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Clair Godfroy, Ain�


Paris, France

Stamp: Engraved on all joints: CLAIR/ GODFROY AIN�/ (script) Brevet�/ (gothic) Paris/657.

Marks: No marks visible under keys, although later swan hallmark appears in strange places.

Manufacture Date: Made c. 1859, per estimate of production at c.50 flutes a year, and flute #802 (in the Spohr collection) is dated 1862 (1862 is 14.5 years after July, 1847, giving an average of 55 flutes per year). The numbers on the few Godfroy cylindrical flutes we are currently aware of do not seem to resemble a rational curve when graphed out; we are still not satisfied with any available dating suggestions for these flutes, so our dates are only current guesses. For example, the next dated flute after 802 is #1503, in a case dated 1880; this averages out to 39 flutes per year from 1862-1880 (remember, the patent opened in 1862, so Godfroy and Lot were no longer the only licensed French makers). Certainly there is nothing experimental about this flute. The next earlier flute we know is number 600, which has an extraordinary, experimental side G#. The following flute, # 680, has a special trill mechanism (Tulla Giannini dated #680 at c.1852). The side G# was first used by Louis Lot in 1860. If this flute is indeed earlier, it ascribes to Godfroy the creation and perfection of the independent G#!

Hallmarks: Swan hallmark on HJ tenon, foot joint, body upper ring and G# touch. Carr�'s "Guide de l'Amateur d'Orf�vrerie Fran�aise" gives this mark from 29 June, 1893, for objects in church sales, auctions, and border crossings, of obvious origin yet without prior hallmarks.

Comments: Every one of the very few remaining Godfroy cylinder flutes is of great historical importance. In our ongoing inventory of known Godfroy cylinder flutes, begun many years ago, fewer than 40 flutes are known or reported (certainly others exist or have changed hands, but we are not aware of them). Scholars generally credit Louis Lot as the presiding genius at Godfroy's shop, especially in the designing of keywork and mechanism for the Boehm flutes. This belief is largely based on conjecture resulting from Boehm's friendship with Lot, and Lot's subsequent success after leaving Godfroy's. Nonetheless, the Godfroy silver flutes continued to be absolutely beautiful instruments after Lot's departure in 1855, and numerous tools for building silver flutes were part of the inventories at Godfroy's over the years. We believe some genius remained at Godfroy's after Lot, and the exact artistic decisions that led up to building these beautiful flutes has not yet been completely identified by hand. Furthermore, this instrument shows great originality in the side G#. Either our dating is way off, or this is one of the very first flutes with the completed side G# key. As a player, this instrument possesses a rare, rich and compelling purity of tone.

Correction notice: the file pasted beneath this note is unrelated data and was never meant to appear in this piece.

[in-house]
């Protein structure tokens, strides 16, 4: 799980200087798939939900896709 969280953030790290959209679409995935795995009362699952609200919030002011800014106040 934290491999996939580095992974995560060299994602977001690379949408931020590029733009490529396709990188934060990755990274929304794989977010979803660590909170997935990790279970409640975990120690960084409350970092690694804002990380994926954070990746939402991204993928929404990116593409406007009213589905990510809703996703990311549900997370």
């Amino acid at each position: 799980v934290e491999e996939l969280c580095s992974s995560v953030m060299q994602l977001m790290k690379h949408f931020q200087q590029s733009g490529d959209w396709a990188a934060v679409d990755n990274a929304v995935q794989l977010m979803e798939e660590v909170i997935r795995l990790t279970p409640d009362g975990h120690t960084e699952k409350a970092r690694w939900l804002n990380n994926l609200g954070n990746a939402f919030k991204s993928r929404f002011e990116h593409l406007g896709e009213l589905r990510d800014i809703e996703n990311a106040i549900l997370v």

Material: This extraordinary flute is made of silver, with blue steel springs. Pad washers on plateau keys appear to be silver; on open keys the pad grommets are gold colored. Head cork adjuster of beautiful threaded wood, covered in ornately engraved silver; one of these early Godfroy flutes' most attractive parts.

System: This extremely rare silver flute is the fully completed French Model in use to this day, minus only the Bb trill. The side G# was perfected, and this would seem to be the highest reaches of the silver flute of the time. This instrument was made just as the Boehm flute was becoming accepted at the Conservatoire. Toneholes appear to be of uniform size. No B trill. Lipplate chimney with lower flange only. Embouchure measures 12.2x10.2 mm., and is cut at a bit less than 7 degrees. C foot. The cork screw threads, by the way, are cut with the same thread as Louis Lot #218. The Godfroy stem is a bit wider than the Lot's, so the Godfroy crown screws all the way down the Lot stem, but not vice-versa.

Condition: Overall, this flute is in practically mint condition. Slight wear from use is visible on the keys, especially on the F key. The lower footjoint hole has been resoldered. The embouchure may have been buffed over at the edges, but is unlikely to have been cut. Apparently a little oval plaque, possibly of gold, was attached to the barrel, but has come off or been removed. There may be a little patch in the silver at the top of the headjoint. There is little or no play in the mechanism. This flute is in its original case and is in near perfect original condition.

Pitch: Seems pitched c. A=440.

Sounding Length: Sounding length 60.6 cm. Scale length 22.7 cm.


Weight: 352

Case: In original case, which is labeled : Clair GODFROY ain� BREVET� A Paris. No date on case.

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